Animal models based on genetic manipulations can contribute enormously to our understanding of diseases of the brain. Mutant mice with reduced expression of the Sp4 transcription factor display deficits in sensorimotor gating and contextual learning that resemble putative endophenotypes for schizophrenia. The Sp4 gene is significantly associated with schizophrenia and bipolar disorder. In mouse studies, reduced expression of the Sp4 gene impaired long-term potentiation (LTP) in hippocampal CA1, impaired spatial learning, and markedly decreased the expression of NMDAR1, the core subunit for NMDA glutamate receptors. Impaired NMDA function plays a central role in the pathophysiology of schizophrenia. This identification of a novel Sp4-NMDAR1 pathway provides a basis for cross-species studies related to human psychiatric disorders. This renewal application investigates how Sp4 regulates expression of NMDAR1 proteins to modulate neural pathways involved in sensorimotor gating and cognitive functions. The central hypotheses are that Sp4 post-transcriptionally regulates the expression of NMDAR1 and that restoration of Sp4-NMDAR1 expression in specific brain regions will reverse both sensorimotor gating and cognitive deficits in Sp4 hypomorphic mice.
Four Specific Aims will test these hypotheses:
Aim 1 : To elucidate molecular mechanisms for differential expression of NMDAR1 proteins between wildtype and Sp4 hypomorphic mice. The localization of NMDAR1 mRNA will be examined by in situ hybridization. The differential translation and turnover of NMDAR1 proteins will be examined using TimeSTAMP2.2-Venus tag.
Aim 2 : To reverse deficient sensorimotor gating by restoring Sp4-NMDAR1 expression in excitatory and inhibitory neurons respectively. The expression of Sp4-NMDAR1 will be restored in excitatory and inhibitory neurons of both neocortex and hippocampus, to reverse prepulse inhibition gating deficits in Sp4 hypomorphic mice. Molecular and pharmacological studies will further characterize the conditional rescued mice.
Aim 3 : To determine whether Sp4 hypomorphic mice exhibit cognitive deficits modulated by the frontal cortex, and whether restoration of Sp4-NR1 expression in frontal cortex will reverse these deficits. Both the Attentional-Set-Shifting Task and the Odor Span Task will be used to examine cognitive functions in Sp4 hypomorphic and conditional rescued mice.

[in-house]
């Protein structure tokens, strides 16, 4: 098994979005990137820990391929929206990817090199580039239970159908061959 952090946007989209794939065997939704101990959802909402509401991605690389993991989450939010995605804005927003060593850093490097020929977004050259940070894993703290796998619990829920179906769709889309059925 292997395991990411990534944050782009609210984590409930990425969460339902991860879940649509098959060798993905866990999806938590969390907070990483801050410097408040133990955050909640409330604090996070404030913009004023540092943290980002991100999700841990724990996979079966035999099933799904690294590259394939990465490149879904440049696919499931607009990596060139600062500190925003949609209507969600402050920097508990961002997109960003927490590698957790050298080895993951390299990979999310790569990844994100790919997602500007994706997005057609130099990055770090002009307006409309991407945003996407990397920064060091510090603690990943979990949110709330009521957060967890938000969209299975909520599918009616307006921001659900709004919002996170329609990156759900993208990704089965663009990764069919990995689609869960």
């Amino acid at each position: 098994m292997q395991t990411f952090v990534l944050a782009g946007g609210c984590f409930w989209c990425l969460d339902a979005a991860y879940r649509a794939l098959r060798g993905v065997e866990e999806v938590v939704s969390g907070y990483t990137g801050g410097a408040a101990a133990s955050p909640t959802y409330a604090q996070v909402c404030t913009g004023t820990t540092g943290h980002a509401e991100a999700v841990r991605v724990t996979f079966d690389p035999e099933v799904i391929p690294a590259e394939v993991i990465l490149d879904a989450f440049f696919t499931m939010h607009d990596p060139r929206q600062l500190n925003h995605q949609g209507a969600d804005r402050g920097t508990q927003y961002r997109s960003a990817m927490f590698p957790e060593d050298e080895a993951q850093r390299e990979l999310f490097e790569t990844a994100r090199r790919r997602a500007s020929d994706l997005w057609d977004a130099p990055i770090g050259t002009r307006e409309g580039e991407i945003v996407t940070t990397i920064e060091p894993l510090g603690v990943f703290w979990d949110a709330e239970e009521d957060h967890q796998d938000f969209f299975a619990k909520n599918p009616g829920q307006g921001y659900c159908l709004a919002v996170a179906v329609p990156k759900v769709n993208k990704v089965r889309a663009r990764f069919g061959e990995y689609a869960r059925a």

Aim 4 : To test whether restoration of Sp4 expression in hippocampal CA1 is sufficient to reverse the LTP and spatial learning deficits in Sp4 hypomorphs. Sp4- NMDAR1 expression will be restored in CA1 by crossing CamK2a-Cre and Sp4 hypomorphic mice. The formation and consolidation of spatial and contextual memories will be examined in the Sp4 hypomorphic mice harboring CamK2a-Cre. The proposed studies will help elucidate molecular mechanisms underlying the modulation of sensorimotor gating and learning, and aid the development of clinical interventions to prevent the down-regulation of Sp4-NMDAR1 pathway in human psychiatric disorders.
The Sp4 gene, which has recently been associated with both schizophrenia and bipolar disorder, codes for an important transcription factor in brain cells that regulates the function of glutamatergic receptors involved in the cognitive impairments in psychiatric disorders. This project seeks to use animal models to elucidate molecular mechanisms related to specific cognitive abnormalities in schizophrenia, in order to aid the development of clinical interventions to prevent the dysregulation of the Sp4-glutamate pathway in human psychiatric disorders. Project Narrative The Sp4 gene, which has recently been associated with both schizophrenia and bipolar disorder, codes for an important transcription factor in brain cells that regulates the function of glutamatergic receptors involved in the cognitive impairments in psychiatric disorders. This project seeks to use animal models to elucidate molecular mechanisms related to specific cognitive abnormalities in schizophrenia, in order to aid the development of clinical interventions to prevent the dysregulation of the Sp4-glutamate pathway in human psychiatric disorders.
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